Kalamazoo shootings: Reports reignite concerns over Uber safety mechanisms
The arrest of an Uber driver in Saturday's shooting spree – and reports that a passenger had previously attempted to alert the company to his erratic behavior – has raised renewed concerns about the company's vetting process.
The ride sharing service Uber has found itself at the center of an investigation into the shooting rampage in Kalamazoo, Mich., that left six people dead over the weekend.
Police have arrested Jason Dalton, a former insurance adjuster who worked as a for-hire driver for Uber, in connection with the shootings that took place in parking lots outside an apartment building, a car dealership, and a Cracker Barrel restaurant. Police say Mr. Dalton opened fire at random, and are investigating whether he may have picked up passengers in the hours before, during, and after the shooting spree Saturday.
The attack has reignited concerns about the system the ride-share company uses to vet drivers and mechanisms for passengers to report questionable driver behavior. The company is currently fielding a series of legal challenges relating to its background checks and claims that its vetting procedures are "best in industry."
A spokesman for the company said that Dalton became a driver after he passed background tests, which critics say are administered by private screening services that don't have access to as much intel as local police. According to its website, Uber has an "extensive" driver screening process that includes a cross check with the National Sex Offender Public Website and a background check conducted by the investigation service Checkr.
But Kalamazoo police said Dalton had no criminal record, so it's unclear how Uber would have stopped him from driving.
In a statement, Uber’s chief security officer Joe Sullivan said on behalf of the company that they are "horrified and heartbroken at the senseless violence.” The ride-hailing service has since offered to help authorities in their investigation.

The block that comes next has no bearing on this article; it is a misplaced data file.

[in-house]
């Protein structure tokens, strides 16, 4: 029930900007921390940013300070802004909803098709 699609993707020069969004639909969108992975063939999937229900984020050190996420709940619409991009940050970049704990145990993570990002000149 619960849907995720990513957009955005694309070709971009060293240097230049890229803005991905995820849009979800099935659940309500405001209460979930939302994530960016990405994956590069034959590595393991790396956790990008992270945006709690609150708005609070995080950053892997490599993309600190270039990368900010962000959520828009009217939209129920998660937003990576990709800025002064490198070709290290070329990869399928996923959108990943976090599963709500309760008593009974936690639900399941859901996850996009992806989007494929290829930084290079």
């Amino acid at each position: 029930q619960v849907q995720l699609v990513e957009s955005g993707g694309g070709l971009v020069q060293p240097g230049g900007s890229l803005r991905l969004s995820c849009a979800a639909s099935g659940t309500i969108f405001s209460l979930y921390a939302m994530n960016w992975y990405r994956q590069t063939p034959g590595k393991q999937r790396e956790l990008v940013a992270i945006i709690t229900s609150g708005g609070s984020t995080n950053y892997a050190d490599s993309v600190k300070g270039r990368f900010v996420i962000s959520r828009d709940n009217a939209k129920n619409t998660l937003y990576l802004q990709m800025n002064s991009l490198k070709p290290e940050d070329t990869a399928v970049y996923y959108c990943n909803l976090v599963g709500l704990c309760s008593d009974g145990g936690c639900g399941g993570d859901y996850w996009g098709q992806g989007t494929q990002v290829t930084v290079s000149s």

Uber passenger Matt Mellen said he took a wild ride with Dalton about an hour before the first shooting was reported, WWMT news reports.
According to Mr. Mellen, Dalton sped through medians and drove across a lawn. After the car came to a stop, Mellen said he jumped out of the vehicle and tried to alert the company after talking to the police, but was unsuccessful.
Kalamazoo Police Chief Jeff Hadley was able to confirm that a man notified the police of an erratic Uber driver Saturday night, but told Reuters that the authorities were still looking into whether Dalton picked up Uber fares around the time of the shootings.
Meanwhile, Uber, a $50-billion business that operates in 380 cities around the world, faces renewed criticism for a myriad of business practices, such as its pricing formula that jacks up the service price during times of high demand and a knack for maneuvering around local regulations.
After several reported assaults involving an Uber driver or passenger have come to light in recent years, critics and competitors have also complained the company should do more to guarantee safety.
"I do think this is an outrageous incident that's going to draw more attention to this issue," said Dave Sutton, spokesman for "Who's Driving You," an organization in alliance with the taxi and limousine industry, which has been adversely affected by Uber, in an interview with The Associated Press.
Dalton is expected to be arraigned on Monday on charges of murder, assault, and firearms violations.
This report contains material from Reuters and The Associated Press.